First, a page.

Tonight was the Yo-yo Ma/Silk Road Ensemble concert for Ken and I at Blossom Music Center. It was kind of last minute-ish as I only really noticed anything about it this week. We managed to get lawn tickets, and kids under twelve are free on the lawn for Blossom Festival shows, so it was a great cheap evening and come on- kids need to see great cellists, right?
I'll admit it was about 180 degrees from what I had expected, but it was spectacular none the less. Yo-yo Ma- my original reason for wanting to go- was there mainly as a concert master and for one encore piece only. The show was very much about his Silk Road Ensemble, a group composed of a whole range of ethnicities, cultures, and musical traditions, all sharing the common thread of being somehow associated with the historic Silk Road. Inspiration for their compositions range from traditional Chinese songs, to Persia, to gypsy to Greek influences. Lots of traditional instruments like the khaen (or a relative), the gaita, the pipa and the tabla. Really, it's fusion music to the Nth degree.
There's no hiding the fact that this summer has been difficult for Ken and I. Two passionate individuals with a healthy dose of obstinance in each, and very different goals for their time together. To say we butt heads periodically is the understatement of the year. Lately, with my time even more limited due to teaching, it's been getting worse. I approached tonight with at least a little trepidation, especially considering how the day started at home. The start to the day include blatant disobedience and much intentional button-pushing.
Come 7:30 PM, we were settled on the lawn at Blossom and discussing the evenings events. He had some time to unwind (read- go crazy) and the show started at eight. As soon as the music started, it was like a switch was flipped. He was listening intently, and asking questions (quietly, even!), staring in rapt attention at the performers. He was describing what images the music brought to his mind, and the images tied in to the actual descriptions we had read, showing that he most likely paid attention to our conversation. It was a magical and Earth-shaking night, and something of which I was in desperate need.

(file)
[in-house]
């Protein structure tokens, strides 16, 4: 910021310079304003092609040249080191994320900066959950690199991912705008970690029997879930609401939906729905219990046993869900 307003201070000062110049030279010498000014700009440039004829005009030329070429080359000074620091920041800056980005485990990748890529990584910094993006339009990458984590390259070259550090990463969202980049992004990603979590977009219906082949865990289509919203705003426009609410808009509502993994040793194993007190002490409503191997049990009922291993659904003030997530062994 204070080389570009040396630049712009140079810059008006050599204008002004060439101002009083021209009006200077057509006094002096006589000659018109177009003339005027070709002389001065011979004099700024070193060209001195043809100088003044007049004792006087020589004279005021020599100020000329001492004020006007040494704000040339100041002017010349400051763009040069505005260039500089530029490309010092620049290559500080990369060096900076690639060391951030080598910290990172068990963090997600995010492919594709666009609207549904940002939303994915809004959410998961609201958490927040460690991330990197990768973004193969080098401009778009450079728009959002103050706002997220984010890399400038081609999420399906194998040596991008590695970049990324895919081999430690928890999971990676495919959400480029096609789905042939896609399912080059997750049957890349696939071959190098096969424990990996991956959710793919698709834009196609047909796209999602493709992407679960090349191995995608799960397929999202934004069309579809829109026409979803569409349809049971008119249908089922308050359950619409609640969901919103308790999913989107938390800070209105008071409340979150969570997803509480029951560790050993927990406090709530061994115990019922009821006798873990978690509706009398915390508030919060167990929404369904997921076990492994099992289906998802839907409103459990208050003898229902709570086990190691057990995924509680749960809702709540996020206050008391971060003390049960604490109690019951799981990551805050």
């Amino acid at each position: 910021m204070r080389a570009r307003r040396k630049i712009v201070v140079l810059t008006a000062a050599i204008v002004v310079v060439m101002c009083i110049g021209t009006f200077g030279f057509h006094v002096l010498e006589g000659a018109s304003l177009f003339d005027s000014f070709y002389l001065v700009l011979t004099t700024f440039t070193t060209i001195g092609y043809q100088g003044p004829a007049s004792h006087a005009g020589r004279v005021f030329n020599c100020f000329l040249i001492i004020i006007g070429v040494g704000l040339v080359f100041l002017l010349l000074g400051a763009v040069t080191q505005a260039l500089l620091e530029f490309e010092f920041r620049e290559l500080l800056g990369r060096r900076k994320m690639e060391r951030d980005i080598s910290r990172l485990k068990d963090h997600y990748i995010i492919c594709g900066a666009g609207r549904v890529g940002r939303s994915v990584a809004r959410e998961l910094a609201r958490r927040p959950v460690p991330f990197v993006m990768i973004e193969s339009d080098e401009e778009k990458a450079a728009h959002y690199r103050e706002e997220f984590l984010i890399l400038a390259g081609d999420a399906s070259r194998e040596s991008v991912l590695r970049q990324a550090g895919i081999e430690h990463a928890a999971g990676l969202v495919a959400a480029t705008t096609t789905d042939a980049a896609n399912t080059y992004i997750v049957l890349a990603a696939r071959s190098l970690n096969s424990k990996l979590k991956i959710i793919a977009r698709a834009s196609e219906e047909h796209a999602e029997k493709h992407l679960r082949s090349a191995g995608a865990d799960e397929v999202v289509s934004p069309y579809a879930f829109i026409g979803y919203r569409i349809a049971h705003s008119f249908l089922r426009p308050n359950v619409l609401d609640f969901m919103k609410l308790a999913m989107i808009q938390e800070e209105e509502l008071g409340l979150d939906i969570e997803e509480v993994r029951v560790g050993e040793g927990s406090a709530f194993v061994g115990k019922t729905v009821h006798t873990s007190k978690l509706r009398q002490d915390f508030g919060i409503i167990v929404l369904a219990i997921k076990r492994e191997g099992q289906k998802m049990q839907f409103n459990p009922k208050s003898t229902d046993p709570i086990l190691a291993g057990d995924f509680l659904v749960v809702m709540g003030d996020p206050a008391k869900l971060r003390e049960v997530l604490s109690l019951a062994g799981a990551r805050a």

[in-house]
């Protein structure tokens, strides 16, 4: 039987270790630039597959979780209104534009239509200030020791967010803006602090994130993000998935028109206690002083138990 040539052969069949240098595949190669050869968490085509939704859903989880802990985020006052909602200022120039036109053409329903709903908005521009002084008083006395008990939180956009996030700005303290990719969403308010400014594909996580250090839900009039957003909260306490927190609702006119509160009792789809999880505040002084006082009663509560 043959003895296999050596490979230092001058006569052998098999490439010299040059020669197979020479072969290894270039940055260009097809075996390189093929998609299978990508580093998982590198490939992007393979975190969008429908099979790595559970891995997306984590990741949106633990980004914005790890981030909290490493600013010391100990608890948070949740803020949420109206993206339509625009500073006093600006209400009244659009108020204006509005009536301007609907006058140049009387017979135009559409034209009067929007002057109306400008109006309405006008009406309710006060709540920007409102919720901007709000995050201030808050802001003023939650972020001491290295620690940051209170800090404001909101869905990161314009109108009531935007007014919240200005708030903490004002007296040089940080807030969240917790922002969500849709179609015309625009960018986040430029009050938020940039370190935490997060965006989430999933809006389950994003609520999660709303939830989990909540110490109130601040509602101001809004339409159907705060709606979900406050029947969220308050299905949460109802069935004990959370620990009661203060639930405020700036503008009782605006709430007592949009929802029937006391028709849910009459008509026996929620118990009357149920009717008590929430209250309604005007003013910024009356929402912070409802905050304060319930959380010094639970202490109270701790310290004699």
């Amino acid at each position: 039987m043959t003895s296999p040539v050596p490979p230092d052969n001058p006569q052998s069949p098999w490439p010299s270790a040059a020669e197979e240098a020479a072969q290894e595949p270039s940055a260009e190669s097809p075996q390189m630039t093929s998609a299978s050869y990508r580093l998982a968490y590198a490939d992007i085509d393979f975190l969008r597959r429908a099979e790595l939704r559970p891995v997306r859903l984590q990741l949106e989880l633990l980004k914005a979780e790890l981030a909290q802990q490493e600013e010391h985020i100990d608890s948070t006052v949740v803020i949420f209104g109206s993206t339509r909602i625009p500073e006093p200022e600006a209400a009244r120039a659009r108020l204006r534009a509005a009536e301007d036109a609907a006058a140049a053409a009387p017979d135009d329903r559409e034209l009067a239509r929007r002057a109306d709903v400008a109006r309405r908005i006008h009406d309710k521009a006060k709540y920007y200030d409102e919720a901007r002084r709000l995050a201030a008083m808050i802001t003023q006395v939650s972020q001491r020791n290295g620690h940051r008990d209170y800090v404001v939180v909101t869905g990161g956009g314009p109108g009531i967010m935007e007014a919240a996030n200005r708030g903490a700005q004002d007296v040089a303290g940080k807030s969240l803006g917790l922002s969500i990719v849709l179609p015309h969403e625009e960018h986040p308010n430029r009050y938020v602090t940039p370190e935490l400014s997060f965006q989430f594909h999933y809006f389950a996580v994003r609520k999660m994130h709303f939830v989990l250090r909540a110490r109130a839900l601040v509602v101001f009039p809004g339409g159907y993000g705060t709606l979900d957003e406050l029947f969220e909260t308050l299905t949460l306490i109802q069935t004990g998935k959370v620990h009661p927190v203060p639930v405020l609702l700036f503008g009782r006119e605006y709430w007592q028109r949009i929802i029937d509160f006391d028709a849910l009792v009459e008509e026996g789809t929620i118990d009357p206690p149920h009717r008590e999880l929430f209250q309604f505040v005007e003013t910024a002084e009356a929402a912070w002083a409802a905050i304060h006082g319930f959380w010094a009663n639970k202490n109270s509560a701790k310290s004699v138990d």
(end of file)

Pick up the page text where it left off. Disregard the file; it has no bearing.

I never imagined myself as a mother. My image of motherhood had been so broken after dad died, I was positive that my being in that position as primary care-giver and nurturer would be a disaster. Now I can't imagine life without the title of "mama" or "parent" being part of my experiences. Being a parent is a beautiful, horrific, devastating, uplifting series of events. It's the thrill of discovery and the joy of true love and the humility of an education all wrapped into one day, or even a few moments. It's the only thing I can think of that is every bit as tortuous as it is ecstatic, with a fair share of flat out disgusting thrown in for good measure.
That's why I do what I do. Every person that desires it, deserves to have the experience of parenting. And I, admittedly selfishly, enjoy being a part of that process. I like helping others get to that point. Surrogacy and egg donation are often described as "journeys" and they very much are just that. Just as a shirpa guides travelers to go where they wish, surrogates and egg donors assist others attain what they want. It's a struggle for all involved, their are extreme physical demands, and their may be bumps, and the outcome may be less than what was intended, but together all parties involved walk side by side and help each other navigate the path.
That journey continues into parenthood, with the parent and child taking up the hiking staffs. Ken has risen to the challenge of me, and I have risen to the challenges that are parenthood. We have stooped down to pick each other up when we fell. And together we continue- up and down, right and left, creating a dance that is every bit as creative and destructive and just as important as the dance of Shiva and Kali. Together, we have grown a hundred feet taller than I ever thought either of us could be. I would not be the person I am today without him, and he would not be the person he is without me- for better or for worse. All I can do is fight the human parts of myself and try my best to ensure that there are more notches on the "better" side than the "worse" side of the equation. All I can do is try my best to help him to be better than me, and to leave the world a little better than we found it.